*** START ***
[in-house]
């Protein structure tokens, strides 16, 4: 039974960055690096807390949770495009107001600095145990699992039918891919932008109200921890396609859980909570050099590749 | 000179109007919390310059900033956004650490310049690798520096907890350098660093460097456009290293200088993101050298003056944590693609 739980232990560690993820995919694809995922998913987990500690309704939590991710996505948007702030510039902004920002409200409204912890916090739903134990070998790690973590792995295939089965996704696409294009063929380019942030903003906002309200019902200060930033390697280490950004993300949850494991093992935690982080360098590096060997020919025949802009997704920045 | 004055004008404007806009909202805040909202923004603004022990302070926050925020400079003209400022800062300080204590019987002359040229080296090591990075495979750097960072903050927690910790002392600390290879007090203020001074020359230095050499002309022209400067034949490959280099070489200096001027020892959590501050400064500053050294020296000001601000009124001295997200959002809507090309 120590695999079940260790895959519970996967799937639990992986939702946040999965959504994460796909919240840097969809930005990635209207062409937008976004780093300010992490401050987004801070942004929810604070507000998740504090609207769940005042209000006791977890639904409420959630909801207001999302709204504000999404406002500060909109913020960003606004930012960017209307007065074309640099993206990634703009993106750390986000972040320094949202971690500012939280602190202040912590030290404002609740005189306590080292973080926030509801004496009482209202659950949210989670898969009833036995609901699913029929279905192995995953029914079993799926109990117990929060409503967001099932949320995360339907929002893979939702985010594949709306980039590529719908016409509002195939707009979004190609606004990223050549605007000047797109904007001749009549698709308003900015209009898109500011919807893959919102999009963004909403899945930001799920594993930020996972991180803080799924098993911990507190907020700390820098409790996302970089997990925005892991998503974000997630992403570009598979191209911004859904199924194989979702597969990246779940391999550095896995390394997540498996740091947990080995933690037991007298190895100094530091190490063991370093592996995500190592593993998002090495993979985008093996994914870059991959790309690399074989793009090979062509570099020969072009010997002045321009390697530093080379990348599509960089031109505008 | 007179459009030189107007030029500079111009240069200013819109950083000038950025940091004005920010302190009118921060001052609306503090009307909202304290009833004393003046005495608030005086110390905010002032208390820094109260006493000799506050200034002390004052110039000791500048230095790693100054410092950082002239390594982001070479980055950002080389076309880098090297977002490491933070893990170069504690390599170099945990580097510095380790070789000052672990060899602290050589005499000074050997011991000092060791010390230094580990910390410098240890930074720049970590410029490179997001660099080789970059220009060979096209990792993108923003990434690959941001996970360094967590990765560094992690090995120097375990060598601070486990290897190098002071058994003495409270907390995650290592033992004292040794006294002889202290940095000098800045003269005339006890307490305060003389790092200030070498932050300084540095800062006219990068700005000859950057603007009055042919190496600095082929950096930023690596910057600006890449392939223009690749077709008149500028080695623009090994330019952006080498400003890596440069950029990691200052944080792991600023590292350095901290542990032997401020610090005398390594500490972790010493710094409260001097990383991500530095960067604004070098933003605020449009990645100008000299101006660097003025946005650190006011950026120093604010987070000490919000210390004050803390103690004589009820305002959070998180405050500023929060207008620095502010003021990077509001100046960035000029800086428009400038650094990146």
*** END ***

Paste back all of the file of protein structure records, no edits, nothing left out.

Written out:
[in-house]
């Protein structure tokens, strides 16, 4: 039974960055690096807390949770495009107001600095145990699992039918891919932008109200921890396609859980909570050099590749 | 000179109007919390310059900033956004650490310049690798520096907890350098660093460097456009290293200088993101050298003056944590693609 739980232990560690993820995919694809995922998913987990500690309704939590991710996505948007702030510039902004920002409200409204912890916090739903134990070998790690973590792995295939089965996704696409294009063929380019942030903003906002309200019902200060930033390697280490950004993300949850494991093992935690982080360098590096060997020919025949802009997704920045 | 004055004008404007806009909202805040909202923004603004022990302070926050925020400079003209400022800062300080204590019987002359040229080296090591990075495979750097960072903050927690910790002392600390290879007090203020001074020359230095050499002309022209400067034949490959280099070489200096001027020892959590501050400064500053050294020296000001601000009124001295997200959002809507090309 120590695999079940260790895959519970996967799937639990992986939702946040999965959504994460796909919240840097969809930005990635209207062409937008976004780093300010992490401050987004801070942004929810604070507000998740504090609207769940005042209000006791977890639904409420959630909801207001999302709204504000999404406002500060909109913020960003606004930012960017209307007065074309640099993206990634703009993106750390986000972040320094949202971690500012939280602190202040912590030290404002609740005189306590080292973080926030509801004496009482209202659950949210989670898969009833036995609901699913029929279905192995995953029914079993799926109990117990929060409503967001099932949320995360339907929002893979939702985010594949709306980039590529719908016409509002195939707009979004190609606004990223050549605007000047797109904007001749009549698709308003900015209009898109500011919807893959919102999009963004909403899945930001799920594993930020996972991180803080799924098993911990507190907020700390820098409790996302970089997990925005892991998503974000997630992403570009598979191209911004859904199924194989979702597969990246779940391999550095896995390394997540498996740091947990080995933690037991007298190895100094530091190490063991370093592996995500190592593993998002090495993979985008093996994914870059991959790309690399074989793009090979062509570099020969072009010997002045321009390697530093080379990348599509960089031109505008 | 007179459009030189107007030029500079111009240069200013819109950083000038950025940091004005920010302190009118921060001052609306503090009307909202304290009833004393003046005495608030005086110390905010002032208390820094109260006493000799506050200034002390004052110039000791500048230095790693100054410092950082002239390594982001070479980055950002080389076309880098090297977002490491933070893990170069504690390599170099945990580097510095380790070789000052672990060899602290050589005499000074050997011991000092060791010390230094580990910390410098240890930074720049970590410029490179997001660099080789970059220009060979096209990792993108923003990434690959941001996970360094967590990765560094992690090995120097375990060598601070486990290897190098002071058994003495409270907390995650290592033992004292040794006294002889202290940095000098800045003269005339006890307490305060003389790092200030070498932050300084540095800062006219990068700005000859950057603007009055042919190496600095082929950096930023690596910057600006890449392939223009690749077709008149500028080695623009090994330019952006080498400003890596440069950029990691200052944080792991600023590292350095901290542990032997401020610090005398390594500490972790010493710094409260001097990383991500530095960067604004070098933003605020449009990645100008000299101006660097003025946005650190006011950026120093604010987070000490919000210390004050803390103690004589009820305002959070998180405050500023929060207008620095502010003021990077509001100046960035000029800086428009400038650094990146």